The Master of Light
Jan Vermeer is one of the most popular artists of all time. The “Sphinx of Delft” was rediscovered in the 19th century; in the 20th, his work was seen as the epitome of artistic perfection. About 35 pictures survive, mainly interiors. We know next to nothing about Vermeer. We don’t think he ever left Delft, though we can’t be sure. We don’t know whom he studied with. The few references to him by his contemporaries make clear only that he was well regarded and headed the local painters’ guild. He left behind no drawings, no prints, no unfinished works, no letters. Even though he lived in the 17th century, Vermeer’s pictures have a cool, silent precision that can be emulated by photographers. In fact, it seems very likely Vermeer used a camera obscura in his work. He doesn’t just look photographic – he is a pioneer of photographic art.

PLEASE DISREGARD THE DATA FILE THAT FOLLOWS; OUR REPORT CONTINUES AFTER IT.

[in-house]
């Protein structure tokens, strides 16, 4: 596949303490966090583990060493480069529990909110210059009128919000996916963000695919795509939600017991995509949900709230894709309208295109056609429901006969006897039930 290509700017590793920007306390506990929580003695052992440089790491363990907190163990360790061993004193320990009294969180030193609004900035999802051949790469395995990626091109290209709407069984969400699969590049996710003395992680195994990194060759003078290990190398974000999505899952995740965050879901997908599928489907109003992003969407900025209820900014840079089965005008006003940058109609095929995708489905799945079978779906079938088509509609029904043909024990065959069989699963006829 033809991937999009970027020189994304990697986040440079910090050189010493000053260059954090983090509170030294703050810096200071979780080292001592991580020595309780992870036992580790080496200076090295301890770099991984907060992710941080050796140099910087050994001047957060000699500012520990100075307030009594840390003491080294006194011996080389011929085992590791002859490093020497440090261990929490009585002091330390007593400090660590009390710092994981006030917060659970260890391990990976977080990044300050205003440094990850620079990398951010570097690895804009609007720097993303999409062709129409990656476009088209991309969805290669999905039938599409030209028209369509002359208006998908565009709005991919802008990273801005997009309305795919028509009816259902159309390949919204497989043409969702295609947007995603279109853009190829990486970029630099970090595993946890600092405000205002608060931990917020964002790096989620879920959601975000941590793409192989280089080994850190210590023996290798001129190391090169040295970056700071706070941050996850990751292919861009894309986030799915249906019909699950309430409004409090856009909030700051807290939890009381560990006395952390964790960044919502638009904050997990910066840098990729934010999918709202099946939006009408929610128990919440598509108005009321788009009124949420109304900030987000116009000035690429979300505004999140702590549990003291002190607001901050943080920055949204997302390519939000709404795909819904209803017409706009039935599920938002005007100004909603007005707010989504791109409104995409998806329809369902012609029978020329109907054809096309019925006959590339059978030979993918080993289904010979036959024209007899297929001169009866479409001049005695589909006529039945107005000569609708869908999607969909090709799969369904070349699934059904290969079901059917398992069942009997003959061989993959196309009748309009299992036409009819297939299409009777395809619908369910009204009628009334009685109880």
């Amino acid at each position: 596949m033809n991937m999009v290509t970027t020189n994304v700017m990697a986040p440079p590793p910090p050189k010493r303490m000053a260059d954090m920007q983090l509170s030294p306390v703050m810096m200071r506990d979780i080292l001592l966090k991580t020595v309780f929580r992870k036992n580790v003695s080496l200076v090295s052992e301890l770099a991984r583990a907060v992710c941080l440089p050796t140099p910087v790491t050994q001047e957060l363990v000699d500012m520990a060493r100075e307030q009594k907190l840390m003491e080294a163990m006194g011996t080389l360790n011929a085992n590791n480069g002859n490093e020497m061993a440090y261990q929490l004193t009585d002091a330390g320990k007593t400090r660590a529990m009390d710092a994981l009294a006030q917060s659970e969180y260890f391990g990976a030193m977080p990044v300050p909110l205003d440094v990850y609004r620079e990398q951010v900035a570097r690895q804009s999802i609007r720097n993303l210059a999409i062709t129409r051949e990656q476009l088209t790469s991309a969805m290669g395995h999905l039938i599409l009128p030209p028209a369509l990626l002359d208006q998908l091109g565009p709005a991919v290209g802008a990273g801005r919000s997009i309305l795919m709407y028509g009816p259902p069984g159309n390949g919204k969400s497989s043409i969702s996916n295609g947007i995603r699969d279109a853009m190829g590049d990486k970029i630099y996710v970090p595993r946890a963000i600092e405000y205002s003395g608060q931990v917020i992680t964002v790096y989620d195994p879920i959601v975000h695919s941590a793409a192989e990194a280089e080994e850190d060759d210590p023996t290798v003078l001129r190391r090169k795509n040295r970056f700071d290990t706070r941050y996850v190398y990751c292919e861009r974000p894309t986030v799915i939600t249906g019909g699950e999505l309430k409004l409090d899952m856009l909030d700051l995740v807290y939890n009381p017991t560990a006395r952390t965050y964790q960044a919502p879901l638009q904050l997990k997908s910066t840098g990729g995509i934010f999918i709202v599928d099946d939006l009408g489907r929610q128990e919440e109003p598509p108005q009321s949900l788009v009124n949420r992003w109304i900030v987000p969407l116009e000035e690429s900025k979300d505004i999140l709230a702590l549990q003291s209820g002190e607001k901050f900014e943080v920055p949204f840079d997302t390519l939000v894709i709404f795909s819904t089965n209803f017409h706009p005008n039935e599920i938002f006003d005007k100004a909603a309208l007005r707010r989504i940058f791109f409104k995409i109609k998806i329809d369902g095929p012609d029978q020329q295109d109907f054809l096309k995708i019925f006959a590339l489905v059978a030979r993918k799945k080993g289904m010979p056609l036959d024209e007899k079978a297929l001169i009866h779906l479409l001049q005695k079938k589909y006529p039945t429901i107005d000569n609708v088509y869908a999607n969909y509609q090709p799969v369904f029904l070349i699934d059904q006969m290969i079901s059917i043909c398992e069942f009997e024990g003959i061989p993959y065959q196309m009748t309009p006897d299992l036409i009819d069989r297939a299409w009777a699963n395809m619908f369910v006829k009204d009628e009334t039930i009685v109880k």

Jan Vermeer’s masterpiece, Girl with a Pearl Earring, sometimes called “the Dutch Mona Lisa,” is not a portrait, but a ‘tronie’ – a painting of an imaginary figure. Tronies depict a certain type or character; in this case a girl in exotic dress, wearing an oriental turban and a large pearl in her ear. Johannes Vermeer was the master of light. This is shown here in the softness of the girl’s face and the glimmers of light on her moist lips. And of course, the shining pearl.